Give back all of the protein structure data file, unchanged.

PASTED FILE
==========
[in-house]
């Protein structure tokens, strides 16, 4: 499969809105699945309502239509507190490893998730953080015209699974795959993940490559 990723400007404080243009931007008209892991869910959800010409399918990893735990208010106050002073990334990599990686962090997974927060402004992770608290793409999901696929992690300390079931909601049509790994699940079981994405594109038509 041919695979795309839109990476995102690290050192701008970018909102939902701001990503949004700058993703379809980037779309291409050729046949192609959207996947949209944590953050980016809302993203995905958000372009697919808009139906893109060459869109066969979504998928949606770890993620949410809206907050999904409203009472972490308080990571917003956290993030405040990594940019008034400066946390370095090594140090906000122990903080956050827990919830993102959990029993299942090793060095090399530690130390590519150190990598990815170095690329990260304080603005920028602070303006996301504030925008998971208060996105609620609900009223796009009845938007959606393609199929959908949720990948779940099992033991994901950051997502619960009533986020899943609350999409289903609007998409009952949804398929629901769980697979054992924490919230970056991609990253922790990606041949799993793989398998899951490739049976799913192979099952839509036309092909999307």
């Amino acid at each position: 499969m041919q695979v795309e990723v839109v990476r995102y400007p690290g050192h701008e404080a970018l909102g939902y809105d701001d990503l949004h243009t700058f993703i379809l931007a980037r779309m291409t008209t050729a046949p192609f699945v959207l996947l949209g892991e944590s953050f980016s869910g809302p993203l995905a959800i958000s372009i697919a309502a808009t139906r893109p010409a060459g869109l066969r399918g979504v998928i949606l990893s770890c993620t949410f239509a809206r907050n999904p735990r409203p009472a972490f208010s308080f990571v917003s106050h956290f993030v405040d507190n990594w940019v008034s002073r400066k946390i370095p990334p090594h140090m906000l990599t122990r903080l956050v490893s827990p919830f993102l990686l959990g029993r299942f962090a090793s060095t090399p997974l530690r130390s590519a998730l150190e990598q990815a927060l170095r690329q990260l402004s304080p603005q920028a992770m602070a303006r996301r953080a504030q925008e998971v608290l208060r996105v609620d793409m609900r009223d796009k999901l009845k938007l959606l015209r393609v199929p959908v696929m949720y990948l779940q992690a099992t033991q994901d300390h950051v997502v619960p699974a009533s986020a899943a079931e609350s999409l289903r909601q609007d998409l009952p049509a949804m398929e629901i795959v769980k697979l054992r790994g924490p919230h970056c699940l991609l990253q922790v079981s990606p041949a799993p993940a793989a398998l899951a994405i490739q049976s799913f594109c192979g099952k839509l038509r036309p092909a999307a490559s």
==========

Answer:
[in-house]
């Protein structure tokens, strides 16, 4: 499969809105699945309502239509507190490893998730953080015209699974795959993940490559 990723400007404080243009931007008209892991869910959800010409399918990893735990208010106050002073990334990599990686962090997974927060402004992770608290793409999901696929992690300390079931909601049509790994699940079981994405594109038509 041919695979795309839109990476995102690290050192701008970018909102939902701001990503949004700058993703379809980037779309291409050729046949192609959207996947949209944590953050980016809302993203995905958000372009697919808009139906893109060459869109066969979504998928949606770890993620949410809206907050999904409203009472972490308080990571917003956290993030405040990594940019008034400066946390370095090594140090906000122990903080956050827990919830993102959990029993299942090793060095090399530690130390590519150190990598990815170095690329990260304080603005920028602070303006996301504030925008998971208060996105609620609900009223796009009845938007959606393609199929959908949720990948779940099992033991994901950051997502619960009533986020899943609350999409289903609007998409009952949804398929629901769980697979054992924490919230970056991609990253922790990606041949799993793989398998899951490739049976799913192979099952839509036309092909999307």
């Amino acid at each position: 499969m041919q695979v795309e990723v839109v990476r995102y400007p690290g050192h701008e404080a970018l909102g939902y809105d701001d990503l949004h243009t700058f993703i379809l931007a980037r779309m291409t008209t050729a046949p192609f699945v959207l996947l949209g892991e944590s953050f980016s869910g809302p993203l995905a959800i958000s372009i697919a309502a808009t139906r893109p010409a060459g869109l066969r399918g979504v998928i949606l990893s770890c993620t949410f239509a809206r907050n999904p735990r409203p009472a972490f208010s308080f990571v917003s106050h956290f993030v405040d507190n990594w940019v008034s002073r400066k946390i370095p990334p090594h140090m906000l990599t122990r903080l956050v490893s827990p919830f993102l990686l959990g029993r299942f962090a090793s060095t090399p997974l530690r130390s590519a998730l150190e990598q990815a927060l170095r690329q990260l402004s304080p603005q920028a992770m602070a303006r996301r953080a504030q925008e998971v608290l208060r996105v609620d793409m609900r009223d796009k999901l009845k938007l959606l015209r393609v199929p959908v696929m949720y990948l779940q992690a099992t033991q994901d300390h950051v997502v619960p699974a009533s986020a899943a079931e609350s999409l289903r909601q609007d998409l009952p049509a949804m398929e629901i795959v769980k697979l054992r790994g924490p919230h970056c699940l991609l990253q922790v079981s990606p041949a799993p993940a793989a398998l899951a994405i490739q049976s799913f594109c192979g099952k839509l038509r036309p092909a999307a490559s």